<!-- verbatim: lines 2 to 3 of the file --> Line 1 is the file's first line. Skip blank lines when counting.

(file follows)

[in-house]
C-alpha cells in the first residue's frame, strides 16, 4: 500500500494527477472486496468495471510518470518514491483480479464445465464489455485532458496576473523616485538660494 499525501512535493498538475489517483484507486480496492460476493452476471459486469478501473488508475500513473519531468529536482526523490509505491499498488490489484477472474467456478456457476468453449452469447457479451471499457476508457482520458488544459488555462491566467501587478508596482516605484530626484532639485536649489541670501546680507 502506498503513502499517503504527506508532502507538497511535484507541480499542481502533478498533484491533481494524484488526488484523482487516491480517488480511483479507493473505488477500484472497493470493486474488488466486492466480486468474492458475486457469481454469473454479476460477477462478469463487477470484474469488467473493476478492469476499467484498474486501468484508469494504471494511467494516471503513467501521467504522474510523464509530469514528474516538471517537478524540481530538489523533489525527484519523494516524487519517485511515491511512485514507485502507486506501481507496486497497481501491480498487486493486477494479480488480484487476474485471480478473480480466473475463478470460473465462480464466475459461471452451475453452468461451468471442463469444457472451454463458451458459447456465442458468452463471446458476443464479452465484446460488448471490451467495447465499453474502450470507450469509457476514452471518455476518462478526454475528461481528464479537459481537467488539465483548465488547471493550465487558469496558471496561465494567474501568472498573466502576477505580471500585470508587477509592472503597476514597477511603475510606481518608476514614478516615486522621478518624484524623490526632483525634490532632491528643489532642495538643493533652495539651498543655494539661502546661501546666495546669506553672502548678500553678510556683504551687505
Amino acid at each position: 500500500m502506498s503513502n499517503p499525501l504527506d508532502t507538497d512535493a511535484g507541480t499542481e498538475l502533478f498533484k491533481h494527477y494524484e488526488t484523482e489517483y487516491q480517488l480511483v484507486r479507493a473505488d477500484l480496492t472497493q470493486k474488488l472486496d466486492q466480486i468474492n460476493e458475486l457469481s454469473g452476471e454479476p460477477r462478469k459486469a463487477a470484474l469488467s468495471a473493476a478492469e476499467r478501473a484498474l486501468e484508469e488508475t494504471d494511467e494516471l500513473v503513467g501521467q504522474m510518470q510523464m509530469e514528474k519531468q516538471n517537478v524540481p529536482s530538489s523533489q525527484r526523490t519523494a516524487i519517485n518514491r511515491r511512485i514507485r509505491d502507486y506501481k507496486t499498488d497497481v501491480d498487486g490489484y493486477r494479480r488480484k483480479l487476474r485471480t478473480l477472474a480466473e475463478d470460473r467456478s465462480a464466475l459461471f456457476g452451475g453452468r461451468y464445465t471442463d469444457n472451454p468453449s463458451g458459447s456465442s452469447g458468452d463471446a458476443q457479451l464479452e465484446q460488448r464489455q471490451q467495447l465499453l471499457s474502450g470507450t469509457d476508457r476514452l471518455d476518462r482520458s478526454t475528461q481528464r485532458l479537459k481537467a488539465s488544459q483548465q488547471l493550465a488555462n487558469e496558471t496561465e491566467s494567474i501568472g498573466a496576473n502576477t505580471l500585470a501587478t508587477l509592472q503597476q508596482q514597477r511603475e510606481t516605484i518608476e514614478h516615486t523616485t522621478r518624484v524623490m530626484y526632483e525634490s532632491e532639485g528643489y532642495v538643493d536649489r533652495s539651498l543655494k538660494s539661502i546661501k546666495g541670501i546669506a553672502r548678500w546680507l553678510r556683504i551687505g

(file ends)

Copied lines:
C-alpha cells in the first residue's frame, strides 16, 4: 500500500494527477472486496468495471510518470518514491483480479464445465464489455485532458496576473523616485538660494 499525501512535493498538475489517483484507486480496492460476493452476471459486469478501473488508475500513473519531468529536482526523490509505491499498488490489484477472474467456478456457476468453449452469447457479451471499457476508457482520458488544459488555462491566467501587478508596482516605484530626484532639485536649489541670501546680507 502506498503513502499517503504527506508532502507538497511535484507541480499542481502533478498533484491533481494524484488526488484523482487516491480517488480511483479507493473505488477500484472497493470493486474488488466486492466480486468474492458475486457469481454469473454479476460477477462478469463487477470484474469488467473493476478492469476499467484498474486501468484508469494504471494511467494516471503513467501521467504522474510523464509530469514528474516538471517537478524540481530538489523533489525527484519523494516524487519517485511515491511512485514507485502507486506501481507496486497497481501491480498487486493486477494479480488480484487476474485471480478473480480466473475463478470460473465462480464466475459461471452451475453452468461451468471442463469444457472451454463458451458459447456465442458468452463471446458476443464479452465484446460488448471490451467495447465499453474502450470507450469509457476514452471518455476518462478526454475528461481528464479537459481537467488539465483548465488547471493550465487558469496558471496561465494567474501568472498573466502576477505580471500585470508587477509592472503597476514597477511603475510606481518608476514614478516615486522621478518624484524623490526632483525634490532632491528643489532642495538643493533652495539651498543655494539661502546661501546666495546669506553672502548678500553678510556683504551687505
Amino acid at each position: 500500500m502506498s503513502n499517503p499525501l504527506d508532502t507538497d512535493a511535484g507541480t499542481e498538475l502533478f498533484k491533481h494527477y494524484e488526488t484523482e489517483y487516491q480517488l480511483v484507486r479507493a473505488d477500484l480496492t472497493q470493486k474488488l472486496d466486492q466480486i468474492n460476493e458475486l457469481s454469473g452476471e454479476p460477477r462478469k459486469a463487477a470484474l469488467s468495471a473493476a478492469e476499467r478501473a484498474l486501468e484508469e488508475t494504471d494511467e494516471l500513473v503513467g501521467q504522474m510518470q510523464m509530469e514528474k519531468q516538471n517537478v524540481p529536482s530538489s523533489q525527484r526523490t519523494a516524487i519517485n518514491r511515491r511512485i514507485r509505491d502507486y506501481k507496486t499498488d497497481v501491480d498487486g490489484y493486477r494479480r488480484k483480479l487476474r485471480t478473480l477472474a480466473e475463478d470460473r467456478s465462480a464466475l459461471f456457476g452451475g453452468r461451468y464445465t471442463d469444457n472451454p468453449s463458451g458459447s456465442s452469447g458468452d463471446a458476443q457479451l464479452e465484446q460488448r464489455q471490451q467495447l465499453l471499457s474502450g470507450t469509457d476508457r476514452l471518455d476518462r482520458s478526454t475528461q481528464r485532458l479537459k481537467a488539465s488544459q483548465q488547471l493550465a488555462n487558469e496558471t496561465e491566467s494567474i501568472g498573466a496576473n502576477t505580471l500585470a501587478t508587477l509592472q503597476q508596482q514597477r511603475e510606481t516605484i518608476e514614478h516615486t523616485t522621478r518624484v524623490m530626484y526632483e525634490s532632491e532639485g528643489y532642495v538643493d536649489r533652495s539651498l543655494k538660494s539661502i546661501k546666495g541670501i546669506a553672502r548678500w546680507l553678510r556683504i551687505g